As I read the news each day, I come across items that are interesting. These may be stand-alone snippets or something contained deep in a long article. I collect these and at some point I need to open the Neff Zone corral and release them into the wild. 


Item: There are 338 drive-in movie theaters left in America. There are just ten of these still operating in Michigan. The closest one to Cadillac is the Cherry Bowl in Honor. The demise of these is sad because without them our youths cannot learn vital life skills, like how to cram a dozen friends in a car trunk so only the driver has to pay the admission fee. See the Michigan list at:


Item: If you have a box of baking soda you may want to keep it in case you need surgery. Why? “A breakdown in the supply chain of sodium bicarbonate — the same basic compound as household baking soda — for use in medical procedures is expected to limit access to certain treatments in hospitals through the end of the year. The FDA is currently tracking about 55 treatments with shortages.” (


Item: As we speak, the Detroit school district has 263 teacher vacancies. That means on any given day there are 263 classrooms staffed by other personnel who may or may not be qualified. This in spite of giving new hires a $500 signing bonus and also giving a $1000 bonus for any teacher who lasts to the end of the school year. Clearly, teaching in Detroit is not a dream job, but things could get worse because the state's universities are producing 38 percent fewer teacher candidates.



Item: Mackinac Island is desperate for workers and it's not because the folks up there are not willing to work. “Mackinac Island has a permanent population of just under 500. On the mainland, Mackinaw City boasts about 900. Roughly 2,400 people live in St. Ignace. But it takes about 3,000 people to power this island resort during peak season.” Most businesses need guest workers from other countries to fill the void. ““There’s no labor pool up here to draw from,” says Todd Callewaert, president of the Island House hotel.” Because of new limits in the H2B visa program, Island businesses are scrambling. (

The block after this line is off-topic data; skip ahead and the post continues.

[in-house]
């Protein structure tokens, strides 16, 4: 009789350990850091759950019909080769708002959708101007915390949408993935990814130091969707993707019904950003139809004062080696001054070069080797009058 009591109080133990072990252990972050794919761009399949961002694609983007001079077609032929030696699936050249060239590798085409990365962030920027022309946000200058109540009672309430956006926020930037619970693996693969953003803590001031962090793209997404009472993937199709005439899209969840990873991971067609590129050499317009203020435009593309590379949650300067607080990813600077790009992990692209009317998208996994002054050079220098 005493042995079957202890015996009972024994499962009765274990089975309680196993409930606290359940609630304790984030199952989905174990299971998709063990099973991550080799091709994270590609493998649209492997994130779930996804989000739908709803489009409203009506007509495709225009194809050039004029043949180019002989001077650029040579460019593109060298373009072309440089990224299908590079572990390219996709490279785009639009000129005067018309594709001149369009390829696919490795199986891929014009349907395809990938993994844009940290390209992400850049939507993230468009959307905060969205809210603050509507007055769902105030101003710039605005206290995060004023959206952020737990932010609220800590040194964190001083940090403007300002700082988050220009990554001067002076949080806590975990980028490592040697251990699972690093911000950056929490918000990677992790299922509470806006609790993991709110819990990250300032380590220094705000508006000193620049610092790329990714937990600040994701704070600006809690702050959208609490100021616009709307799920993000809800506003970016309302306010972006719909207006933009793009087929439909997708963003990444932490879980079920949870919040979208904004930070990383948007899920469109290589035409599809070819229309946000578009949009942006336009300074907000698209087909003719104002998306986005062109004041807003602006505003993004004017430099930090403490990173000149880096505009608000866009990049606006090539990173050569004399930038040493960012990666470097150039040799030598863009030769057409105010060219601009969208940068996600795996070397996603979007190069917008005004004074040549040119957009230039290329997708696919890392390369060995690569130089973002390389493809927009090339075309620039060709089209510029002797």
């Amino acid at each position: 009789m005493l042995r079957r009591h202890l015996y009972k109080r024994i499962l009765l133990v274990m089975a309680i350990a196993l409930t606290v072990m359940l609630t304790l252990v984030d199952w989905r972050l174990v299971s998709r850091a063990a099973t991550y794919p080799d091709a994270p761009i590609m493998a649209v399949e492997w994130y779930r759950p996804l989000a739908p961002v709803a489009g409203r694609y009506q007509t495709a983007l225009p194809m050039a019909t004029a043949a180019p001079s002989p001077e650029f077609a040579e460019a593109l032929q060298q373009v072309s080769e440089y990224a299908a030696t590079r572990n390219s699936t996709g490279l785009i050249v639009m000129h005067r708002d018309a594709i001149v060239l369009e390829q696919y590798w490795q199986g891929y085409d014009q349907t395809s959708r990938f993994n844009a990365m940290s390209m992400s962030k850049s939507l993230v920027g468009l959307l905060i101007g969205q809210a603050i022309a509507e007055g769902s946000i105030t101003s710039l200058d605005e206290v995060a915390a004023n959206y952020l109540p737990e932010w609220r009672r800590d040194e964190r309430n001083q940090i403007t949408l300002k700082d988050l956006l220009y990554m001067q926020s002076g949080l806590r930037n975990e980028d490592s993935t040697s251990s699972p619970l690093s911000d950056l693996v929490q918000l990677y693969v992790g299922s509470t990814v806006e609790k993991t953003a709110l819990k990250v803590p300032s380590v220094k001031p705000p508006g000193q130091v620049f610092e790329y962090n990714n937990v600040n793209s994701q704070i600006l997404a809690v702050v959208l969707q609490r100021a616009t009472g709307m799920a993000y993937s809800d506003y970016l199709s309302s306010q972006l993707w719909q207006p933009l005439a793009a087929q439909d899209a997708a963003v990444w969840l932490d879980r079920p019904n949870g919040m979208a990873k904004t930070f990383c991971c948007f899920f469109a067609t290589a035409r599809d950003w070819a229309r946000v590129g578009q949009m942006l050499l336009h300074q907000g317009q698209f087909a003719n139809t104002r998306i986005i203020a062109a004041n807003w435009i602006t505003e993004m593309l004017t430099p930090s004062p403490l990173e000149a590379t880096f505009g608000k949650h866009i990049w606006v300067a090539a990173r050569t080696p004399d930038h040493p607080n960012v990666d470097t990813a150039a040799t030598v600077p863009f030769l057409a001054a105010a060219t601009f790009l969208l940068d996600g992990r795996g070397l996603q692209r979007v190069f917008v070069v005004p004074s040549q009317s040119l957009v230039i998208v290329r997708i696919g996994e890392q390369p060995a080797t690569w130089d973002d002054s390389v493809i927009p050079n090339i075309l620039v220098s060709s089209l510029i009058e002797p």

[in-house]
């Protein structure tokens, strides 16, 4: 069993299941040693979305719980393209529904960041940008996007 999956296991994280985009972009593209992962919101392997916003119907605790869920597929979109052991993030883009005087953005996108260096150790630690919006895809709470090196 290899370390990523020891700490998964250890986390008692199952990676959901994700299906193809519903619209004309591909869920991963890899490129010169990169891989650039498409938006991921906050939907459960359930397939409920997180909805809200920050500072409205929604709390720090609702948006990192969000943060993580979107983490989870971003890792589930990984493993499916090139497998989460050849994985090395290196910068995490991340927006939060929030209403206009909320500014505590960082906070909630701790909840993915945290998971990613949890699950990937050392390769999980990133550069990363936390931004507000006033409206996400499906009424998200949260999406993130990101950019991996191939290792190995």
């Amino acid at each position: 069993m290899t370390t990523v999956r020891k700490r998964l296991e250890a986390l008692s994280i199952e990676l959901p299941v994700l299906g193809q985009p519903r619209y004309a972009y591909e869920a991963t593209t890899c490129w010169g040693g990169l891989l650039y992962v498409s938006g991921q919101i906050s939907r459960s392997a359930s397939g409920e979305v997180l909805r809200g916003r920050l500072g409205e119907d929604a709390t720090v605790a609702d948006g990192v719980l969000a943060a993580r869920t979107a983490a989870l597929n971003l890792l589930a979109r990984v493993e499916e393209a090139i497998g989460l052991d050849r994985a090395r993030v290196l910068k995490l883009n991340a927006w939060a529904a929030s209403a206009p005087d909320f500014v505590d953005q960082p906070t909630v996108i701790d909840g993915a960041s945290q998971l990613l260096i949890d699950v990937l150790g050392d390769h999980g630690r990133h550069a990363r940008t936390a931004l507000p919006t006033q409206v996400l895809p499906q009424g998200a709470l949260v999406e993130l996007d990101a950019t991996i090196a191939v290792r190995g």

Item: Wisconsin dairy farmers are also experiencing a critical labor problem. The state produces 25 percent of the nation's cheese, so if you take that out of the cheese supply chain that's a lot of bald pizzas. “By some estimates, up to 80 percent of the hired help on large Wisconsin dairy operations is immigrant labor.” There is a shrinking labor pool in Wisconsin. “ Dairy farmers say they get almost zero response from native-born job applicants even when pay is comparable with nearby factories.” An AgNews report noted that nationwide: “A complete loss of immigrant labor could cause the loss of one-in-six dairy farms and cut U.S. economic output by $32.1 billion, resulting in 208,000 fewer jobs nationwide. Some 77,000 of the lost jobs would be on dairy farms.” ( and


Item: Some Millennials are having a tough time. “About one of three 18-to-34-year-olds relies on parents’ financial help, and a similar proportion live in their parents’ homes. The economic situation of young men has plummeted, with 41 percent of those ages 25-34 earning less than $30,000 annually, compared with just 25 percent who were below that inflation-adjusted threshold in 1975. The status of women has spiked...compared with young men, however, their earnings still trail those of males.”



Item: You can now learn to speak Klingon. “The language of about 3,000 words spoken in the Star Trek now being taught at Migros Club School, Switzerland’s largest adult education institution.” The guy who teaches the class does so “attired in a dark yellow shirt like the one Captain Kirk wears on the intergalactic journey.”The three-hour course costs $80 and covers Klingon history, as well as grammar, pronunciation and basic sentence structure.” With this class and more on the way, the instructors say “more students will be able to boldly go where few have gone before.”



Item: A deal between Intel and Major League Baseball means that fans soon will be able to watch games in virtual reality. “You might get to watch from the perspective of the first or third base coaches, or from the dugout. Camera pods are automated, so you get to choose the views you want.” This leads me to a question for you. I was listening to a Lansing sports talk radio show and they were estimating the cost for a family of four to attend a Tigers game was in the $500-$600 range (factoring in tickets, food, parking, and travel). So I ask, why would you spend all that money and go to the trouble to attend a game in person when you can put on your VR goggles, click back in your recliner, and watch the game while standing next to the Tigers' third base coach? (


Final Item: A cool tech thingy means you may never lose your car keys again. Chipolo is a small disk, about the size of a fifty-cent piece, with a “computer” chip. You attach the Chipolo to any item, like a key ring, a purse, your kid. If you lose the item attached to the Chipolo, you press a button on a smartphone app and the Chipolo chirps out a sound. A GPS map also shows where the lost item is located. If you lose your phone, pressing the Chioplo disk makes your phone chirp. Pretty useful at:


Jim Neff is a local columnist. Read Neff Zone columns at and